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The survival of transfected simian virus (SV) 40 DNA is acutely sensitive to damage in a 302-bp regulatory region that governs viral gene expression and the initiation of viral DNA replication. We investigated whether the lethal effect of damage in this region is due to the disruption of gene expression or to the inhibition of DNA replication by comparing the survival of damaged viral DNA in CV-1 and cos-1 African green monkey cells. Viral early sequences integrated into the genomic DNA of cos-1 cells complement the growth of virus with defective early genes and were therefore expected to reverse viral sensitivity to lesions that interfere with early gene expression. Our results indicate that viral sensitivity to damage in the regulatory region is almost completely abolished in cos-1 cells. This finding identifies gene expression rather than the initiation of DNA replication as the major target for lethal damage in that portion of the SV40 genome. Sensitivity to damage in the viral late gene region is the same in CV-1 and cos-1 cells, indicating that cos-1 cells are not merely more proficient in host-cell reactivation. Our results allow us to partition the overall lethal effect of DNA damage into sectors, and to assign each sector to the disruption of a particular genetic function. © 1987 IRL Press Limited.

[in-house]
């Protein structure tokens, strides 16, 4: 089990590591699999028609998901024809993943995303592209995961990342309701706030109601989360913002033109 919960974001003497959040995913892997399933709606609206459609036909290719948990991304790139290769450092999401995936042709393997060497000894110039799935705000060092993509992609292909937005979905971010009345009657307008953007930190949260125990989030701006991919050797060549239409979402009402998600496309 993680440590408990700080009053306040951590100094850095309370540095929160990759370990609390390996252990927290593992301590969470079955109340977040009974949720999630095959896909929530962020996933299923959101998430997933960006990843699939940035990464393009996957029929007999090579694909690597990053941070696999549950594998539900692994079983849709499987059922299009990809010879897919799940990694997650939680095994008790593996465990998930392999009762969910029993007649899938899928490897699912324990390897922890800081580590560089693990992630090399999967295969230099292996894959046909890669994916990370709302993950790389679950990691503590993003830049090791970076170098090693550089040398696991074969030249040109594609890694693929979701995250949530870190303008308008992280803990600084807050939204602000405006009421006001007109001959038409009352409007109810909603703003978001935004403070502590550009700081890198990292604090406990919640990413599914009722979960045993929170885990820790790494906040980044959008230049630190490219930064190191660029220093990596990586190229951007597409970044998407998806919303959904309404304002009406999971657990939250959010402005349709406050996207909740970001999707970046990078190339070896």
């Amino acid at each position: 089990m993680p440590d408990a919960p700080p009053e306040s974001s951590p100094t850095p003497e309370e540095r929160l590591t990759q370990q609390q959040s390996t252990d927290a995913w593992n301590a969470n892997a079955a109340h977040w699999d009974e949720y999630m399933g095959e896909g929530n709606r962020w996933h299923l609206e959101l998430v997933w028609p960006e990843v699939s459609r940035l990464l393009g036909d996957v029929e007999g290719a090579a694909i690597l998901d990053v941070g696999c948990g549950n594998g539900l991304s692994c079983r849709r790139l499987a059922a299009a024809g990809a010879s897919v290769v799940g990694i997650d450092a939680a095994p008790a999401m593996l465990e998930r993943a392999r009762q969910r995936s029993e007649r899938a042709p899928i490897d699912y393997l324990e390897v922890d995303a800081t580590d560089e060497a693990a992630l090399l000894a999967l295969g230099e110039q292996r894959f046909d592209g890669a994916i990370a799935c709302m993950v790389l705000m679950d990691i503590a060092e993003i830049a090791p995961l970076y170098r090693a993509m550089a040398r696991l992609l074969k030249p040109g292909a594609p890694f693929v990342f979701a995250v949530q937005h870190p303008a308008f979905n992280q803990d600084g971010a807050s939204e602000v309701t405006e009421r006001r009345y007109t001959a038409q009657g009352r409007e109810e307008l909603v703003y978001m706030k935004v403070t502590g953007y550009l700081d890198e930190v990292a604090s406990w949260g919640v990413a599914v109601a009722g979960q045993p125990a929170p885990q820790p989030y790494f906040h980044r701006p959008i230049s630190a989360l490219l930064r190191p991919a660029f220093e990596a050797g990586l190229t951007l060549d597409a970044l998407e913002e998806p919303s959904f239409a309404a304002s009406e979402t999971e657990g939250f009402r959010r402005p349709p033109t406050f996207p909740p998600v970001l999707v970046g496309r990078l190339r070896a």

Original publication

DOI

10.1093/carcin/8.8.1133

Type

Journal article

Journal

Carcinogenesis

Publication Date

01/08/1987

Volume

8

Pages

1133 - 1136